There were no project offers without any customization work, but a few vendors provided quotations that only contained less than 10 man-days (MD) of customization. In those cases, the implementation project would only include the licenses for the vendor’s proprietary product/concept, standardized O365 intranet implementation based on the aforementioned product/concept, and a few days worth of small development work. The other extreme was represented by project offers which required significant amounts of customized functionalities, such as profiling or integration to backend systems, to be built into the intranet. On average the amount of work in the implementation project quotations was 63 MD, which means that playing with the default building blocks is clearly not enough.

Moreover, significant differences could be found in initial investment requirements (including cost of labor, one-time licensing fees for vendors’ proprietary products/concepts, and other non-recurring fees). The cost of investment was 22 400 euros minimum, 144 225 euros maximum, and 52 257 euros on average.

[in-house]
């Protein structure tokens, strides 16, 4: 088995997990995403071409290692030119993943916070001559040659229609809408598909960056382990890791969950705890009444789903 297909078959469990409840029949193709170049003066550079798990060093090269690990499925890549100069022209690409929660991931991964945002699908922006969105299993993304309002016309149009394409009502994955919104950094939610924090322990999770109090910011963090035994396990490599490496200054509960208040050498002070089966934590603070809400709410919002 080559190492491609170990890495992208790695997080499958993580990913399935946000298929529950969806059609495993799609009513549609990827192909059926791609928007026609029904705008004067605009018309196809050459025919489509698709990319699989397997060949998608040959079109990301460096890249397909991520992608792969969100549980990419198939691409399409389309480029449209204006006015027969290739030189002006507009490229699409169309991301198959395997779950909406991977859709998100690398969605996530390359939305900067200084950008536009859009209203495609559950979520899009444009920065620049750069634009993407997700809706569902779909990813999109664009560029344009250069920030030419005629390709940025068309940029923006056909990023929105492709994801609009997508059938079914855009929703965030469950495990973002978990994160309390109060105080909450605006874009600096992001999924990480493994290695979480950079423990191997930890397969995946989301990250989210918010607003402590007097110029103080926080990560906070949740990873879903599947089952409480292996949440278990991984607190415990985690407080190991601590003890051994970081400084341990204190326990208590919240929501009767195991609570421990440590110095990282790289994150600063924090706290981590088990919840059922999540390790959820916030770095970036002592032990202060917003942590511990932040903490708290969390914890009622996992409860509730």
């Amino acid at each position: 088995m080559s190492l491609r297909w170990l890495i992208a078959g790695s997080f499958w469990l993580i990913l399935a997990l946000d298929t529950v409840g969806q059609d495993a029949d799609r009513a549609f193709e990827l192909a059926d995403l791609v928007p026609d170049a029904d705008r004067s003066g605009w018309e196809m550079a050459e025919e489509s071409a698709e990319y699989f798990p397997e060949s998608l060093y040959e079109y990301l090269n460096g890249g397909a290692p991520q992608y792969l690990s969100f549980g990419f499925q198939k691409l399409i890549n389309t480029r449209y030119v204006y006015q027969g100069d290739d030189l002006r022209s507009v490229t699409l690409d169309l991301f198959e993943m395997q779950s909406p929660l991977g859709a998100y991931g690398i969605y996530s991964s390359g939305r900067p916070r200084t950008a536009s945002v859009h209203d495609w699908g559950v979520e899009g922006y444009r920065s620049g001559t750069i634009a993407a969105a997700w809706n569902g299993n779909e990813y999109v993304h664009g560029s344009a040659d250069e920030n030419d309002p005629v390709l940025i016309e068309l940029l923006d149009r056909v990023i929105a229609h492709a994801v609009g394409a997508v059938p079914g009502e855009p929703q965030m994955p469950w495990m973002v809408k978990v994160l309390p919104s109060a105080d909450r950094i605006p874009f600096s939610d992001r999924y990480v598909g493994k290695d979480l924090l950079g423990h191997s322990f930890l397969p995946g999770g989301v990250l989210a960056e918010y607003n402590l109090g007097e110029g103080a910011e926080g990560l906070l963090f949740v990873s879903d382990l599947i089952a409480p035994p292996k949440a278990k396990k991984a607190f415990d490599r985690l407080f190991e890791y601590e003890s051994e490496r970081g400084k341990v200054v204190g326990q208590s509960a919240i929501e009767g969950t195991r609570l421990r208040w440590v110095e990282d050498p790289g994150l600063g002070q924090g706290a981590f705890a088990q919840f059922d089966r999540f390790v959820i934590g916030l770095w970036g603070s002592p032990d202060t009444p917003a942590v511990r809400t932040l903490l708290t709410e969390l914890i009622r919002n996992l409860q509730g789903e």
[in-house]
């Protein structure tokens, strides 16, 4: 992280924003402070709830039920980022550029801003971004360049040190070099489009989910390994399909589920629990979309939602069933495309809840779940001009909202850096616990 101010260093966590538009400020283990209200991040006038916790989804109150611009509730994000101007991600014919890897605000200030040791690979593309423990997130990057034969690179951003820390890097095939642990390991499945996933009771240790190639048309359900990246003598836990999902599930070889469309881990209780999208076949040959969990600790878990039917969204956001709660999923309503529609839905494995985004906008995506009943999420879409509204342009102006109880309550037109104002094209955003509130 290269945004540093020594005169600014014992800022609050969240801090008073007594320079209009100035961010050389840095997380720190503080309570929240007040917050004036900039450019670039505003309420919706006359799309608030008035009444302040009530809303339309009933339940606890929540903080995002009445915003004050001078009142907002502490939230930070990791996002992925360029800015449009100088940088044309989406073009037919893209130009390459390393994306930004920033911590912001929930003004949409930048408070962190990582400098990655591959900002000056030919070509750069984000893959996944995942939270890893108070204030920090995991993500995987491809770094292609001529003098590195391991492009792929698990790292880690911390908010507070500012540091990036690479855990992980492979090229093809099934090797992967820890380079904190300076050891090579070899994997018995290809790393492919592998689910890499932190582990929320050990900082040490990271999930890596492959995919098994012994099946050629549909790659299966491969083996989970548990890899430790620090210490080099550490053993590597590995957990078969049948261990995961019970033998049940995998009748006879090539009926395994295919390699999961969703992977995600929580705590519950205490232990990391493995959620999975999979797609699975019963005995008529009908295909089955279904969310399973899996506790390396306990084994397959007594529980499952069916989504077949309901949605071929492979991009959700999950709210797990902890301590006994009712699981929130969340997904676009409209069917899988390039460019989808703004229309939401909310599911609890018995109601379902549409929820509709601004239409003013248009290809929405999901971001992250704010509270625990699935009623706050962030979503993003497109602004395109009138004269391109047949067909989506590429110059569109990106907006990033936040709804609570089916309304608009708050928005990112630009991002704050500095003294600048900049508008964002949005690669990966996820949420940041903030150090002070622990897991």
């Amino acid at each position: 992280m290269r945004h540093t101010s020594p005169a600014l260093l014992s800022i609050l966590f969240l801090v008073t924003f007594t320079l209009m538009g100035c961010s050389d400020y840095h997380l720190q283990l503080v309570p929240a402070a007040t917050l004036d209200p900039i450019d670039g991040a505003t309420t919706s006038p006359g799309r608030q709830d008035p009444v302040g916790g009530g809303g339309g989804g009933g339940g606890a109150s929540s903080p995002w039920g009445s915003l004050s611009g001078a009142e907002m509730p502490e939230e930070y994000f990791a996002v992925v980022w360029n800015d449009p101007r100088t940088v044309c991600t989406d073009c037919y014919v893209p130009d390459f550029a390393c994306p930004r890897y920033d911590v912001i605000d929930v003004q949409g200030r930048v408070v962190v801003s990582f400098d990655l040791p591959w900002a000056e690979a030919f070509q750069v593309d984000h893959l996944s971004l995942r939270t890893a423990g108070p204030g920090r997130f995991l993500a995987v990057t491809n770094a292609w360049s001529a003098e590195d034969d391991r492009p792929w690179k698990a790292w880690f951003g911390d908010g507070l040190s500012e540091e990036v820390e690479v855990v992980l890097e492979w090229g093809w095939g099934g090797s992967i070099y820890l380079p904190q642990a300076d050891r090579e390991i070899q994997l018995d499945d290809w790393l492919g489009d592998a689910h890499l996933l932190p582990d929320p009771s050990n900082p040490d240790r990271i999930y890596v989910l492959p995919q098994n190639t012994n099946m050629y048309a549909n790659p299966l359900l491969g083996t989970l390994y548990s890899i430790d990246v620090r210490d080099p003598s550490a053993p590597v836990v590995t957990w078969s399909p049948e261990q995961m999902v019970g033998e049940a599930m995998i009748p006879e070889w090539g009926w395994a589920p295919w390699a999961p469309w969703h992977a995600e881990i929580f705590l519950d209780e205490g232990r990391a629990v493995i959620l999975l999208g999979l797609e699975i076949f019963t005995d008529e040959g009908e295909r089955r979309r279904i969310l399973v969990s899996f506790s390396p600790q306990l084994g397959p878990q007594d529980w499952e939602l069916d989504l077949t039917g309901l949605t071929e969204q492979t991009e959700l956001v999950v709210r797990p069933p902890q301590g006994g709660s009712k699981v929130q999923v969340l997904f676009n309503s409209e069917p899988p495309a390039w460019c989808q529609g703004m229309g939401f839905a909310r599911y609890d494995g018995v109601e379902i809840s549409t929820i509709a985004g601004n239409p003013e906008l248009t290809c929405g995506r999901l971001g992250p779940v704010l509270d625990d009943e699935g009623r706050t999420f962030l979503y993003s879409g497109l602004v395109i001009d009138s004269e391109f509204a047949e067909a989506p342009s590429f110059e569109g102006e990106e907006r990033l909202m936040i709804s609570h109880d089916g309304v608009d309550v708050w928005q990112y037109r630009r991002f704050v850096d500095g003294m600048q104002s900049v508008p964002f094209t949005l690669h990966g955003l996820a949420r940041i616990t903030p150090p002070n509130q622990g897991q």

There was a great variation also when calculating the total cost over a four-year timespan. This time, the maintenance fees and other recurring costs were included in the amount in addition to the initial investment. The total cost ranged from 66 194 € to 295 464 €. The average cost for the four-year period was 118 580 euros.



Maintenance and further development doubles the budget

In addition to the rather substantial price deviation between implementation projects, the sizable budget that must be reserved for the post-implementation period is worth mentioning. In our quotation comparison, the reference price is always the total cost over a four-year period, which contains the initial investment as well as monthly maintenance fees and other recurring costs, including some extra work each month based on the hourly fee quoted by the vendor. One should pay attention to the extra work variable early on, since it is most likely to occur.

The graph represents total cost averages over a four-year period, and it contains the data from all seven RFPs included in this summary. Each column is divided into initial investment (orange) and running costs (blue). The graph reveals clearly that the maintenance and further development costs are at least equal to the implementation project budget in almost every instance.